In December 2017, a short list of mascot designs was released after a review of more than 2,000 submissions into the competition.

The Tokyo 2020 Mascot Selection Panel chairperson, Ryohei Miyata, said in a statement: "I greatly appreciate the participation of so many pupils at elementary schools across Japan and at Japanese schools overseas –- their interest and excitement were really inspiring."

"The involvement of schoolchildren in the mascot selection process provided a great opportunity for younger generations to make their mark on the Tokyo 2020 Games," Miyata added. "We hope the chosen mascots will engage athletes, spectators and the wider public across the world as ambassadors for the Tokyo 2020 Games, and that they will live in people's hearts and minds for a long time afterwards.”

The mascots are placed into three groups, each with their own description of the characters along with the relationship between the Olympic Mascot and the Paralympic Mascot.

Mascot Candidates A are described as both having opposite personalities but have respect for each other as they are very good friends. The Olympic Mascot embodies both old tradition and new innovation on Japan; the Paralympic Mascot is calm but very powerful when needed with a kind heart that loves nature.

Tokyo Organizing Committee of the Olympic and Paralympic Games

The second set are described as being born in different places and look very different but are best friends and good rivals. The two characters compete on Japanese soil and in the sky, taking each other to a higher level. Olympic Mascot B is born from fire and modeled after the Lucky cat and the Inari fox, while Paralympic Mascot B is born from the wind and modeled after a guardian dog at a shrine.

Tokyo Organizing Committee of the Olympic and Paralympic Games

The final candidates both have Japan’s popular red and white colors and are good friends who understand and encourage each other. The Olympic Mascot is the fox that jumps out from fairy tales and the Paralympic Mascot is a raccoon that uses the leaf on its head and transforms its shape.

Tokyo Organizing Committee of the Olympic and Paralympic Games

The winning mascot duo will be announced live on Facebook and YouTube on Wednesday, February 28. The names of the Tokyo 2020 Olympic and Paralympic mascots will be announced this summer and will be decided by the Mascot Selection Panel.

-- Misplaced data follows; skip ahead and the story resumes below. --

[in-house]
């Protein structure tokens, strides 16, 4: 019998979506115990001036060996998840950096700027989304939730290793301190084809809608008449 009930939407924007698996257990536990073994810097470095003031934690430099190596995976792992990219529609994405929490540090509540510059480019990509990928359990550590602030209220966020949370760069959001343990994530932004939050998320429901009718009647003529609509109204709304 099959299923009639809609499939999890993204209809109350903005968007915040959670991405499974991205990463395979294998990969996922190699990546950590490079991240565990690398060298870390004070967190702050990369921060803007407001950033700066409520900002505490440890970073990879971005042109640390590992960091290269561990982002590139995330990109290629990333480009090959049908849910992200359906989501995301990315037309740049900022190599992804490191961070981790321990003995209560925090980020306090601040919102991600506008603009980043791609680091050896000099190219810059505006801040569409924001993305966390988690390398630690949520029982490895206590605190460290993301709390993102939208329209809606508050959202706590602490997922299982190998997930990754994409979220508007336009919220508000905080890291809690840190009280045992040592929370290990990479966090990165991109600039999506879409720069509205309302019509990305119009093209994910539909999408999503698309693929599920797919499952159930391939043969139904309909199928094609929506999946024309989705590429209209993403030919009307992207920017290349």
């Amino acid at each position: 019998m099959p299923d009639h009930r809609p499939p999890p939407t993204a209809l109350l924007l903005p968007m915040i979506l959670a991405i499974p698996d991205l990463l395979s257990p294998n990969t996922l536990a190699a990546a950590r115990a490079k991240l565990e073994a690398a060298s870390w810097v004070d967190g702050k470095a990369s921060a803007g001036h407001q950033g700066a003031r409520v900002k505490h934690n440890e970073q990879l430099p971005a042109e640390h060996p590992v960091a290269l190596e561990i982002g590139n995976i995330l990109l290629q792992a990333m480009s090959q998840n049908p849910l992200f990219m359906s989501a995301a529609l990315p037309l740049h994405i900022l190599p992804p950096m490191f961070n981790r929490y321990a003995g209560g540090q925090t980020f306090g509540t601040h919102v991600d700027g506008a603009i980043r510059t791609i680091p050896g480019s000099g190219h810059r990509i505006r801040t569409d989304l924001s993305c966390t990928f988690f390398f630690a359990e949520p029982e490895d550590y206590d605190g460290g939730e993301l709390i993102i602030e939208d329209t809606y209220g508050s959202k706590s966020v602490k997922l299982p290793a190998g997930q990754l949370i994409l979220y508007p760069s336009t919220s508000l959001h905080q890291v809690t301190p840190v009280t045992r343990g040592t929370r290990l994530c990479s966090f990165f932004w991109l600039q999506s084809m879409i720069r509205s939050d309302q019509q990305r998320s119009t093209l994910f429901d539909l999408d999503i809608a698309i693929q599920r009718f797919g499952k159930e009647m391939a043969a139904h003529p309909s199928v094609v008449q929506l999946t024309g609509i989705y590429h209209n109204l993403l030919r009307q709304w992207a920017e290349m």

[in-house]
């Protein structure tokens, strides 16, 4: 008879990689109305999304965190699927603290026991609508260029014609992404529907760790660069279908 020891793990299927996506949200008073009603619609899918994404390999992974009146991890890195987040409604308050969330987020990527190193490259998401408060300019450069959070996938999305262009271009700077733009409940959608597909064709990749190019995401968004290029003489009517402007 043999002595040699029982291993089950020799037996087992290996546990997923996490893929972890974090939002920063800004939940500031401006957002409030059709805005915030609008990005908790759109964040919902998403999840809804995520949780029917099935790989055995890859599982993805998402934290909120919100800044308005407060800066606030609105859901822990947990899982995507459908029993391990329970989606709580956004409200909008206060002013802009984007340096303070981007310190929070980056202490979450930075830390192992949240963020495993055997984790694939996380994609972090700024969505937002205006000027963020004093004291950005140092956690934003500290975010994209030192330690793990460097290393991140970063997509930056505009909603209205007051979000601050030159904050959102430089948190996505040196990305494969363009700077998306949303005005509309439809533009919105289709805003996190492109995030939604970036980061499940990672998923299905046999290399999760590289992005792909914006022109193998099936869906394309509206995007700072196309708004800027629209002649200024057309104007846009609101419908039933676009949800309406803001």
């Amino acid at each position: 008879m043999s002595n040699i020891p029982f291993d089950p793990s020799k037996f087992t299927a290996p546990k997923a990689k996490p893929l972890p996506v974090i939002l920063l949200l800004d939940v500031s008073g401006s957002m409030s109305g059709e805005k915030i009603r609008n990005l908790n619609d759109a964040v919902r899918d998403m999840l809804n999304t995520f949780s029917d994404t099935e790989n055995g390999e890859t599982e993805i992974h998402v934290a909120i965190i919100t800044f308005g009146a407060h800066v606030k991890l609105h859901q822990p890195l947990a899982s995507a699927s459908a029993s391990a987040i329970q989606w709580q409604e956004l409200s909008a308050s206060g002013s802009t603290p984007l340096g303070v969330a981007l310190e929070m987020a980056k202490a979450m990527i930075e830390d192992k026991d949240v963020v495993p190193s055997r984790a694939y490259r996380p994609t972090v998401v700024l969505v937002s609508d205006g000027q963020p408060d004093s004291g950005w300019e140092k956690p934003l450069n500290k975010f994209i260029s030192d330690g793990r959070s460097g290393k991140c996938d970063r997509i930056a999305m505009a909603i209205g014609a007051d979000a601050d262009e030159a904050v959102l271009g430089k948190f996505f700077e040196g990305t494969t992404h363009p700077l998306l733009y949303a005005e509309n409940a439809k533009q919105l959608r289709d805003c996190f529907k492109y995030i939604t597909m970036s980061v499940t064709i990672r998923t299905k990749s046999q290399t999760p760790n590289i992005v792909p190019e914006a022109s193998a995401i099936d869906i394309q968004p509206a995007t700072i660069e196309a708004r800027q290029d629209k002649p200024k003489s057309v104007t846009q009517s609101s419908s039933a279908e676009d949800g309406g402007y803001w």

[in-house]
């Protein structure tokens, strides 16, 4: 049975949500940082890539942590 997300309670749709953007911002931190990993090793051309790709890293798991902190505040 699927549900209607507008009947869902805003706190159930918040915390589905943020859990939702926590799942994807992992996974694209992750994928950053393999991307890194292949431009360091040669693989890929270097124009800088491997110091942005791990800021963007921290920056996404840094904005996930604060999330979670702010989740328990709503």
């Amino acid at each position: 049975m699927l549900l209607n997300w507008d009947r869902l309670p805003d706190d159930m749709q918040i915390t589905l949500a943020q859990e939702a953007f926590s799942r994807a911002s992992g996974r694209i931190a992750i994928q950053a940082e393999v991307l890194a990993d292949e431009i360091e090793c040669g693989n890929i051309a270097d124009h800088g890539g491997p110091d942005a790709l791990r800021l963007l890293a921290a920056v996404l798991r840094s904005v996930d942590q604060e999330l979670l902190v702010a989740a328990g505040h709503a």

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Jean Catuffe/Getty Images(PYEONGCHANG, South Korea) -- The women of the United States Olympic team are aiming to make history with just two days left in Pyeongchang.

With 12 medals to their credit, the U.S. women need just one more medal to tie their record of 13 medals set four years ago in Sochi. Their five gold medals tie their previous record set in 1992 and 2002.

The U.S. women’s hockey team earned one of those gold medals in dramatic fashion, defeating rival Canada on Thursday. The U.S. had not won that event since 1998.

U.S. women also broke ground by winning their nation's first-ever medal in cross-country skiing -- and the first-ever gold in cross-country for men or women. Jessica Diggins and Kikkan Randall edged Sweden and Norway to bring home the gold in the team cross-country event.

"These girls all skied their hearts out and left it all out there," Diggins said after the race. "Watching them each ski, I was just getting more and more fired up to go out there and chase down as many people as I could. I'm really proud of this team and psyched to be a part of it."

The Pyeongchang games also marked the international emergence of snowboarder Chloe Kim. The 17-year-old Korean-American matched the hype surrounding her Olympic debut, winning the halfpipe event.

"It was very, very exciting to watch the contest today. Women's snowboarding has progressed; it's such a fast pace, it's such an honor to be a part of that," she said.

"There are so many people here who came to watch. That is so exciting to see women's snowboarding be something that people want to see."

Jamie Anderson, who won gold in snowboarding slopestyle and silver in big air, echoed Kim's sentiments.

"Especially since Sochi, there has been a huge increase in women snowboarding, and it's been very empowering," she said. "I realized it was super inspirational to have all these girls that are getting out of their comfort zone and tapping into that power."

"I genuinely didn't think that girls were capable of certain tricks, and I was proven wrong," the 27-year-old veteran said. "Instead of discouraging me, I decided to let it light my heart on fire too -- and follow their lead."

Just as Anderson was inspired by her competitors, she hopes to inspire the next generation of female athletes.